World Cup daily: Qatar’s football dreams run into reality
So, we finally have some football to talk about. Hosts Qatar faced Ecuador in the World Cup opener on Sunday night in front of 67,000 fans at Al Bayt stadium, 50km north of Doha. The venue, designed to look like a tent, sits in the middle of, well, nothing.
How many fans were still there for the second half is harder to say — many Qatar supporters decided to head for the exits early after a miserable start. On Sunday night’s form, Qatar fans will not get many more chances to see their team at a World Cup — this one, or any other. But perhaps the novelty has already worn off.
More troubling news came from outside the Fifa fan festival in central Doha, where tens of thousands of people tried to watch the game live on a big screen. Riot police were deployed after the swell of people led to chaotic scenes at the security perimeter.
On Monday, attention on the pitch shifts to some of the European teams’ opening fixtures. England, Wales and the Netherlands all play, and are set to wear their “One Love” rainbow armbands, defying last-minute calls from Fifa to instead wear its own armbands featuring slogans such as “Football Unites the World”. All three teams could be punished as a result.
One to watch: Early test of attacking threat for weary England
Gareth Southgate’s men begin their campaign against Iran at 4pm Doha time on Monday. The line-up is unlikely to yield many surprises — Southgate has shown himself to be fiercely loyal to his most trusted players, even those struggling for form in the domestic game.
Iran, led by Carlos Queiroz, the former Manchester United assistant and Real Madrid coach, will offer a well-organised defence, something increasingly rare in the international game. Instead, most teams have shifted towards a high-press approach, as is now common across European club football.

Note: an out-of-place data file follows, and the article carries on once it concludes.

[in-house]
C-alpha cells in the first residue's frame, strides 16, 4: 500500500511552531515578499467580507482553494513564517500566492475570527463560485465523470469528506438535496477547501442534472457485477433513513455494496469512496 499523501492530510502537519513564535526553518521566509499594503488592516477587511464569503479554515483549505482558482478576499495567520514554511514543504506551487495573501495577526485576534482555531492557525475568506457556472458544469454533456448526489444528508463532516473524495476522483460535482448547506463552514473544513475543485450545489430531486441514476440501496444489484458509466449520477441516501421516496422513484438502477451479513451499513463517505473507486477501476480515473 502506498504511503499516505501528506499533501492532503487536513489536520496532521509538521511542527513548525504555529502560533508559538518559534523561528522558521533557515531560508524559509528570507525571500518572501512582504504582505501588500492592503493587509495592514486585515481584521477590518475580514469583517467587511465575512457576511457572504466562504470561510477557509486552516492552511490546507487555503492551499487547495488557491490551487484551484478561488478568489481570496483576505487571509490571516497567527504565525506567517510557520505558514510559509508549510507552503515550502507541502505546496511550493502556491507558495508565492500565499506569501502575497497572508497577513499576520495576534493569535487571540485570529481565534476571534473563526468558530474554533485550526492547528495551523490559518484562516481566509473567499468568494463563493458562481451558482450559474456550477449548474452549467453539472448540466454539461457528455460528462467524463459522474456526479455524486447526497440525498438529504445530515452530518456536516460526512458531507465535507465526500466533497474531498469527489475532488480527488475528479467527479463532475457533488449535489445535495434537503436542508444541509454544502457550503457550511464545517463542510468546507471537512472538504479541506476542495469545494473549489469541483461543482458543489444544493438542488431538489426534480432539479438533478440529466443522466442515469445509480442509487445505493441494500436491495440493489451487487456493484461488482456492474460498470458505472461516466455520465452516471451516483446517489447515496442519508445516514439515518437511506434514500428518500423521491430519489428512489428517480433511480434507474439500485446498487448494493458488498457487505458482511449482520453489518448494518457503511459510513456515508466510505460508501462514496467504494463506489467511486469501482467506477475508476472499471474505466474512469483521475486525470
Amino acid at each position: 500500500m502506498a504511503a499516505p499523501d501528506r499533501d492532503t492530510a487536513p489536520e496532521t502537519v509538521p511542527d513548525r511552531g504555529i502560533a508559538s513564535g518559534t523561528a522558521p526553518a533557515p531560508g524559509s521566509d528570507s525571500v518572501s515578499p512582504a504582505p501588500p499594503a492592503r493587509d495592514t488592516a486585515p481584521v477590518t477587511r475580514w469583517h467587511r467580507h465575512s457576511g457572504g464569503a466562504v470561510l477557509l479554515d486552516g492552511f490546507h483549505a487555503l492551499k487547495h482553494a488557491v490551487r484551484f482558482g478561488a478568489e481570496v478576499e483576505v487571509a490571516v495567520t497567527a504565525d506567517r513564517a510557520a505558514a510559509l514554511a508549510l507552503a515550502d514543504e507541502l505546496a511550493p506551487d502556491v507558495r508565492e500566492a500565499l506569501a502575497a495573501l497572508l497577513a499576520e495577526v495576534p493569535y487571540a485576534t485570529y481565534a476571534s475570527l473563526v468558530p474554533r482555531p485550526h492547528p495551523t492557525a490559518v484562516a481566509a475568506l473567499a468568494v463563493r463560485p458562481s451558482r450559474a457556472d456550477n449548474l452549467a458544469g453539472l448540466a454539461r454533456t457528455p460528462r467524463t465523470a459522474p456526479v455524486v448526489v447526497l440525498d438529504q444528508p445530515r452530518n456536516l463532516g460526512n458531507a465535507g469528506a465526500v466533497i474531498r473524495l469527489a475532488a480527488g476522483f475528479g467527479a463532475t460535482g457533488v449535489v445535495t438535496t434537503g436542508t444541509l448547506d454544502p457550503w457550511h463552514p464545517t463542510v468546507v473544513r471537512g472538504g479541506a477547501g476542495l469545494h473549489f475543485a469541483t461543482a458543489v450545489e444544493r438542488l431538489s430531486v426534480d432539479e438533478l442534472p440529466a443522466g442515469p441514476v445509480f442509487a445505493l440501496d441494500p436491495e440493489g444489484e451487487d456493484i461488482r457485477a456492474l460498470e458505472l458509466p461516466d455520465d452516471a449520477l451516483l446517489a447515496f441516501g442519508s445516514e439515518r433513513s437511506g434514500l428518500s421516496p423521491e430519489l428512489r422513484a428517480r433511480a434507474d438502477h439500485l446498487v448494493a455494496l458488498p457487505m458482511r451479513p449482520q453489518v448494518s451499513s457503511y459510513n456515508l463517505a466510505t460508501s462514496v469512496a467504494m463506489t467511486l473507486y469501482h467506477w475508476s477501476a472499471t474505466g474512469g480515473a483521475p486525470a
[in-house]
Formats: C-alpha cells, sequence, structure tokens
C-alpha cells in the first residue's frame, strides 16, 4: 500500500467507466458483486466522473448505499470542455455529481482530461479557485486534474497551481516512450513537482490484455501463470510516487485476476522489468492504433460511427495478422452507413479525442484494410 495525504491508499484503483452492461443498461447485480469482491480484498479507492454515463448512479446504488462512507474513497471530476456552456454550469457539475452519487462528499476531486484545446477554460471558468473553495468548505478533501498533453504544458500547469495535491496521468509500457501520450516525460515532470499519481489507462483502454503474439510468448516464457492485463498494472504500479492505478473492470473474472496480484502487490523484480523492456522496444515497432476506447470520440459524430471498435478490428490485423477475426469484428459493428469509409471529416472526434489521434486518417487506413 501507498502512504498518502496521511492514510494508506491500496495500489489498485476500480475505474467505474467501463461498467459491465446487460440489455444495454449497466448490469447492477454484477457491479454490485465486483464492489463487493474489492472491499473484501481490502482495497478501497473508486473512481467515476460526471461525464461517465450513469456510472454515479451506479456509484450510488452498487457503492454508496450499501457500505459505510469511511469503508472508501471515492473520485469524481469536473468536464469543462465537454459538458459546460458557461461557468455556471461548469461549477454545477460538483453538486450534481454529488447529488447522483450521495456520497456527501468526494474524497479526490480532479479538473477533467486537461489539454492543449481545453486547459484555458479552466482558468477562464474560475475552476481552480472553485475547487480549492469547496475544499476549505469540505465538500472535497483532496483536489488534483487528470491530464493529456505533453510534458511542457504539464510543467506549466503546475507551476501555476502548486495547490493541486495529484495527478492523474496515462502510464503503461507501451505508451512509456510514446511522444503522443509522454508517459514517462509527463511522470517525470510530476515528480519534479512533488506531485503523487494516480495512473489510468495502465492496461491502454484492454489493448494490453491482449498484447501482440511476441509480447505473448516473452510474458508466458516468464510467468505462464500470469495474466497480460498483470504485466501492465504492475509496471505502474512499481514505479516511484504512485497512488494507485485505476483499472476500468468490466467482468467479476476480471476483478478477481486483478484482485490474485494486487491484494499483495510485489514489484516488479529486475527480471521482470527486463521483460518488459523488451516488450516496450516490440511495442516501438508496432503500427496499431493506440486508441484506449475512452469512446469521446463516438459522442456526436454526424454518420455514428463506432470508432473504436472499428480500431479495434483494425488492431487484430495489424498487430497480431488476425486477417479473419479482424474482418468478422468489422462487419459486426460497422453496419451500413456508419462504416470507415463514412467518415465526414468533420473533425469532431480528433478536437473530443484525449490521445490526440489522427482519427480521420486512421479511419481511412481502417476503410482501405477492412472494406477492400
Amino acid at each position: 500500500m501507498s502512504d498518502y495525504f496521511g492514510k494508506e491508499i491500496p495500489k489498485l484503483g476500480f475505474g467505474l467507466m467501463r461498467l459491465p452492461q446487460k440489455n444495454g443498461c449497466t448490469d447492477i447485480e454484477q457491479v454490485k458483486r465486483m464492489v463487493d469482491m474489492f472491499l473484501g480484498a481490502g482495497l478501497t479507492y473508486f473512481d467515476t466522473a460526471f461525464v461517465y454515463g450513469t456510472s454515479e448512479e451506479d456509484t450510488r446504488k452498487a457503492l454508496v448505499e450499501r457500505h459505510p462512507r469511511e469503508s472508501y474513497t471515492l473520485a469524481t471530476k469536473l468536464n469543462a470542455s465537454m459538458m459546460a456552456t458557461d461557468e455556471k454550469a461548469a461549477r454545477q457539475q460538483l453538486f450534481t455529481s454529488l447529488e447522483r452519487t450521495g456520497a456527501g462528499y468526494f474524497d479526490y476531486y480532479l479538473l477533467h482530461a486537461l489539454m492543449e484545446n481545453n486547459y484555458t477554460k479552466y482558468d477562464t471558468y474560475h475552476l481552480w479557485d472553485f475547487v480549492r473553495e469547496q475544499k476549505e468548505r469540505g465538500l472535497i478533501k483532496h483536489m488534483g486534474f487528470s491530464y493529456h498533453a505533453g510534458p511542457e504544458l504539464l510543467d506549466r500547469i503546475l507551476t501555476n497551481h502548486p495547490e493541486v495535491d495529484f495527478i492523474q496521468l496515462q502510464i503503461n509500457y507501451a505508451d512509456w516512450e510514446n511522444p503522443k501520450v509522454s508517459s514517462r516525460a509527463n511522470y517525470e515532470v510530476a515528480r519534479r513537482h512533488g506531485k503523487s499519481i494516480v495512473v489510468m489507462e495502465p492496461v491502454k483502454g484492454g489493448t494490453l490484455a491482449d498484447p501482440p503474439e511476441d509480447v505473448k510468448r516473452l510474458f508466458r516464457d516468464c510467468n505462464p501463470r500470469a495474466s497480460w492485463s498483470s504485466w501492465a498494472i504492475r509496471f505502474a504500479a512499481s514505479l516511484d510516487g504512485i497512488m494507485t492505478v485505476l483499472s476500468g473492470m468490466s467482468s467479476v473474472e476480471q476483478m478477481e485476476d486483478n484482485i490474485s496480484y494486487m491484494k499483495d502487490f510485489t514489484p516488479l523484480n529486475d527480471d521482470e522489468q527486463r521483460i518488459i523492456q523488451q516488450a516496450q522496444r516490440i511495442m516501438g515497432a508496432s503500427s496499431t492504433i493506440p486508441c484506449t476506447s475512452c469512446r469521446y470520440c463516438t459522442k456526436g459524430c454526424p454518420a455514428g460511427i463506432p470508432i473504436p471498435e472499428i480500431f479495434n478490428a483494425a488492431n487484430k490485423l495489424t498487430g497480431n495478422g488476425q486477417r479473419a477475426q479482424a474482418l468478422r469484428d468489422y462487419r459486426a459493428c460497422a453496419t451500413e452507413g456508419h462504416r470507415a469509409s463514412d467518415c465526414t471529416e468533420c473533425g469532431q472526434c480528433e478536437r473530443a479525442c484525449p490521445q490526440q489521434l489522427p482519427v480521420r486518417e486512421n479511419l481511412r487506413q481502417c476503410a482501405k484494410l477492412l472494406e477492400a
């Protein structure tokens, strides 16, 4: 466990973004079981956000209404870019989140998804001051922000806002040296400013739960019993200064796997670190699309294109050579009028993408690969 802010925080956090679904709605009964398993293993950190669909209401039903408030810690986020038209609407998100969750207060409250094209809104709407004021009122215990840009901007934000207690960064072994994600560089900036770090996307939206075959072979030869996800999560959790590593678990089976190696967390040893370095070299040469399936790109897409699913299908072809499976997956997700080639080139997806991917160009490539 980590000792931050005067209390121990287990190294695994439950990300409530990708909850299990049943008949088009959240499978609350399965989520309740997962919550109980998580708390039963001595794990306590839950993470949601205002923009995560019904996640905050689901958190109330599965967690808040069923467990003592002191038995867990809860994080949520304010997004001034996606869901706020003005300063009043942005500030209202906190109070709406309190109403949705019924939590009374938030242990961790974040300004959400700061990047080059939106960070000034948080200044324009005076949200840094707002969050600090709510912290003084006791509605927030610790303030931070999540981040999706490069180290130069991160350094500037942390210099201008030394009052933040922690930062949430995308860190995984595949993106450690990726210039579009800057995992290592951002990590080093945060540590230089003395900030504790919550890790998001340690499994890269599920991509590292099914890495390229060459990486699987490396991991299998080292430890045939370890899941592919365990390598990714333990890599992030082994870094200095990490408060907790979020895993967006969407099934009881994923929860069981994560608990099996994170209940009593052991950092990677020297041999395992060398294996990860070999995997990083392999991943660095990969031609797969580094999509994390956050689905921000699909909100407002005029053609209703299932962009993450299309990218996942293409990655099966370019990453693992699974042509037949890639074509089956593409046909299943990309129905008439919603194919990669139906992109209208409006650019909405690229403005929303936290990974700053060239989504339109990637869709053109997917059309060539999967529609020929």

Much will depend on whether a typically cautious England team can break down the Iranian defensive wall without opening themselves up to a sucker punch. But Southgate has plenty of attacking talent at his disposal.
Read our full preview of the England team here.
Kuper’s column: Can van Gaal guide the Dutch to victory?
Financial Times columnist Simon Kuper will be writing regularly from Doha during the tournament. To start things off, he looks at Netherlands coach Louis van Gaal.
The Netherlands may be lacking top talent this year, he says, but with a world-class coach at the helm and such a rich football culture, nobody should write them off too soon.
Read Simon’s column here.
Monday’s fixture list:
England vs Iran, kick-off: 1pm UK time/4pm Qatar time
Senegal vs Netherlands, kick-off 4pm UK time/7pm Qatar time
Wales vs USA, kick-off 7pm UK time/10pm Doha time
Sunday highlight: Qatar’s football project runs into reality
Qatar 0 Ecuador 2
Qatar has been dreaming of the World Cup for 12 years (read more about the country’s football ambitions here). On Sunday night, the unlikely tournament hosts discovered the reality. An Ecuador side, led by captain and dominating centre forward Enner Valencia, gave Qatar a bruising lesson in World Cup football.
Valencia opened the scoring in the third minute, only to have the goal disallowed by a questionable VAR decision. The South Americans were awarded a penalty after less than 15 minutes, which Valencia coolly put away, before heading in Ecuador’s second with half an hour gone.
The second half kicked off with thousands, of empty seats, as Qatar fans decided to get on the road back to Doha. They did not miss much, a dire second half left the score unchanged.
Things will not get any easier for the hosts: they next face African champions Senegal.
The tournament began with the angry words of Fifa chief Gianni Infantino still ringing in journalists’ ears. He accused Qatar’s critics of hypocrisy, saying that the west was in no position to hand down “moral lessons”.
Fans travelling to matches will no longer be offered the chance to buy beer after Qatar’s last minute U-turn on alcohol policy. Budweiser beer tents will now be deployed only at designated fan sites around Doha.
Concerns are growing over the state of accommodation for those arriving in Qatar. The FT visited the Free Zone fan village on Thursday last week — to find much of it still a building site. The Guardian and the BBC found equally worrying situations at some of the other temporary fan camps. Organisers insist that all facilities are “100 per cent ready”.